What are Capital Allowances?
Capital Allowances are how businesses claim tax relief on capital expenditure. This raises another question: what is capital expenditure?
Business expenditure can be split into two categories: revenue expenditure and capital expenditure.
Revenue expenses refer to the day-to-day running costs of a business, whereas capital expenses relate to assets that will be used by the business in its trade. This is a broad description as no legal definition exists of the two terms. For those in the building trade, the purchase of vans and expensive tools are frequent examples of capital expenditure. Cheap tools like saws, spanners and replacement parts like blades are a category of revenue expenditure known as “repairs and renewals”.
Capital allowances are calculated using various methods, depending on the asset purchased and the amount of expenditure. The following is a general guide to typical purchases of assets – there are of course always exceptions.
Annual Investment Allowance (“AIA”)
The Annual Investment Allowance allows you to claim the whole cost of up to £500,000 spent on assets classified as “plant and machinery” each year. The amount can vary between tax years so to see the current rate, check the HMRC website.
“Plant and machinery” in this context covers a wide range of expenses which for the typical sub-contractor would include tools and equipment, vans (but not cars) and computers.
When you sell an asset for which AIA has been claimed, let your accountant know as this will need to be shown on your tax return.
Writing Down Allowances
If you spend more than the AIA limit, you can normally claim writing down allowances which is 18% on a “reducing basis”. This means you claim 18% of the cost in the first year, 18% on the remaining cost in the following year, then 18% on the remaining cost in the year after that and so on.
Here is an example:
- Cost of assets not qualifying for AIA: £50,000
- 18% capital allowances (“CAs”) claimed in 2013/14 £9,000
- Remaining cost (known as Tax Written Down Value or “TWDV”) £41,000
- 18% CAs claimed in 2014/15 (£41,000 x 18%) £7,380
- Tax written down value £33,620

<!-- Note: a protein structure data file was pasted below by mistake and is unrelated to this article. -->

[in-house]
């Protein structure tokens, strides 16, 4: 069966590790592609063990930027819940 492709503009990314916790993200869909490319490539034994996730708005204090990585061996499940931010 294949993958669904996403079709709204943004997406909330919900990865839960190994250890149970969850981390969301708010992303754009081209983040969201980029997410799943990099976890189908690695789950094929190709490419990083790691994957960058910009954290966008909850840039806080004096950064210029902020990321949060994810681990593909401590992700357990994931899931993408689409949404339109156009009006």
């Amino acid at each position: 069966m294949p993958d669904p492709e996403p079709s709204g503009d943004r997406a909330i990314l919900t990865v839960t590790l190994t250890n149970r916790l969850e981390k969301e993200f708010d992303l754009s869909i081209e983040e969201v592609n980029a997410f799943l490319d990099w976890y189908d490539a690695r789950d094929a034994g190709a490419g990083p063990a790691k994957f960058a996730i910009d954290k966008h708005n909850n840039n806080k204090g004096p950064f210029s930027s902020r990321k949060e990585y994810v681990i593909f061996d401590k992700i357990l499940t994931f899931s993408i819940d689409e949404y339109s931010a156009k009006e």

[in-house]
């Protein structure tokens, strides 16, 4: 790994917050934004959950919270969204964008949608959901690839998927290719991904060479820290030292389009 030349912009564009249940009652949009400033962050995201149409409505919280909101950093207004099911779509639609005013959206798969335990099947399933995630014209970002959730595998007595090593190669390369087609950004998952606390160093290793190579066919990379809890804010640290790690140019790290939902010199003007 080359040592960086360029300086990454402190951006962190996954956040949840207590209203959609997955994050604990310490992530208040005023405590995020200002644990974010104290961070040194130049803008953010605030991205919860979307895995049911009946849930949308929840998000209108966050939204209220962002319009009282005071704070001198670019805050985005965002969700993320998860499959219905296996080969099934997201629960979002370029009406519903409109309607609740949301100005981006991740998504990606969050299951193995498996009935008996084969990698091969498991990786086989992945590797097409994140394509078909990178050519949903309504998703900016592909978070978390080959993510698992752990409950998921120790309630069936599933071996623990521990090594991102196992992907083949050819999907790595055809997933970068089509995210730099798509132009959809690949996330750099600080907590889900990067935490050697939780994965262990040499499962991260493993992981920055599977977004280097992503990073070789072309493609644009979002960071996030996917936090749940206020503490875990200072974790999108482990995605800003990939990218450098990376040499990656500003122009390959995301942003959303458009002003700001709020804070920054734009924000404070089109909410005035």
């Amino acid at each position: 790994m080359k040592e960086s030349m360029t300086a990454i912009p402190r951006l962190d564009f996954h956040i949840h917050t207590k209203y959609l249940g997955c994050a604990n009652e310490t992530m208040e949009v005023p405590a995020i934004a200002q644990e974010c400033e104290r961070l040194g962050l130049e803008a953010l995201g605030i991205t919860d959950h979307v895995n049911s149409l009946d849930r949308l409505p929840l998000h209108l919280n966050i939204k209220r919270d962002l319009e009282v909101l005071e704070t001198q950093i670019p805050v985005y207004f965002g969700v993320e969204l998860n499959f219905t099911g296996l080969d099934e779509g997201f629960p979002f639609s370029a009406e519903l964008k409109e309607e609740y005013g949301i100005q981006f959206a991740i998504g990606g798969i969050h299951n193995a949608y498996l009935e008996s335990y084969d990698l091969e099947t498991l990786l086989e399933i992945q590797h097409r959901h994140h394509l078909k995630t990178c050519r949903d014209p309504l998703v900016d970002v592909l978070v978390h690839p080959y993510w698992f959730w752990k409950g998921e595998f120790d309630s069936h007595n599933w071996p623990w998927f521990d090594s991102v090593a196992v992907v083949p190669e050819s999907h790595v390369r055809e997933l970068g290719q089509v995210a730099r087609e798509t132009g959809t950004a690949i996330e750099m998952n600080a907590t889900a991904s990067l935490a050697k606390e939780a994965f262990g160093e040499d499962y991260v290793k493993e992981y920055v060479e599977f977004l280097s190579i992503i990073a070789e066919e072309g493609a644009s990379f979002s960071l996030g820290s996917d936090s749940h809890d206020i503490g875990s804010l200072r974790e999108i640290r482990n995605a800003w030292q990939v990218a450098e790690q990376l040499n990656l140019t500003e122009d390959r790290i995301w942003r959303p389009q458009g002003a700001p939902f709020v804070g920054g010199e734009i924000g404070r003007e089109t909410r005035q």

- 18% CAs claimed in 2015/16 (£33,620 x 18%) £6,052
- Tax written down value £27,568
If you buy further assets that are above the limit for annual investment allowances, you add them to the Tax Written Down Value and calculate capital allowances on the combined new total.
When you sell assets, the proceeds are deducted from the Tax Written Down Value and you calculate capital allowances as per normal on the new total.
How are capital allowances calculated on cars?
There is a unique system for claiming capital allowances on cars.
If you are using the mileage basis to claim car expenses (i.e. 45p per business mile), you cannot claim capital allowances as the 45p is deemed to include the cost of the car.
The amount of capital allowances you can claim is determined by the CO2 emissions. From April 2013, the allowances are as follows:
- For new cars with CO2 emissions of 95g/km or less, 100% of the cost can be claimed.
- For CO2 emissions of 130g/km or less, you claim 18% on a reducing basis. (The reducing basis method is illustrated above)
- For CO2 emissions higher than 130g/km, you claim 8% on a reducing basis.
Details of the latest allowances can be found on the HMRC website.
How do you account for personal usage on capital allowances?
If you use an asset for both business and personal use, you should reduce the capital allowance claimed by the proportion of private use. So, for example, if you buy a van for £10,000 you would be able to claim £10,000 Annual Investment Allowance (“AIA”). But let’s say you use the van 20% of the time for private use. 20% of £10,000 is £2,000 so you would reduce the AIA by £2,000 and claim £8,000.
Bear in mind that as with many areas of tax, capital allowances are a complex area and so professional advice should be sought to determine the correct tax treatment of assets purchased applicable to your business. Additionally, rates and regulations are subject to frequent change.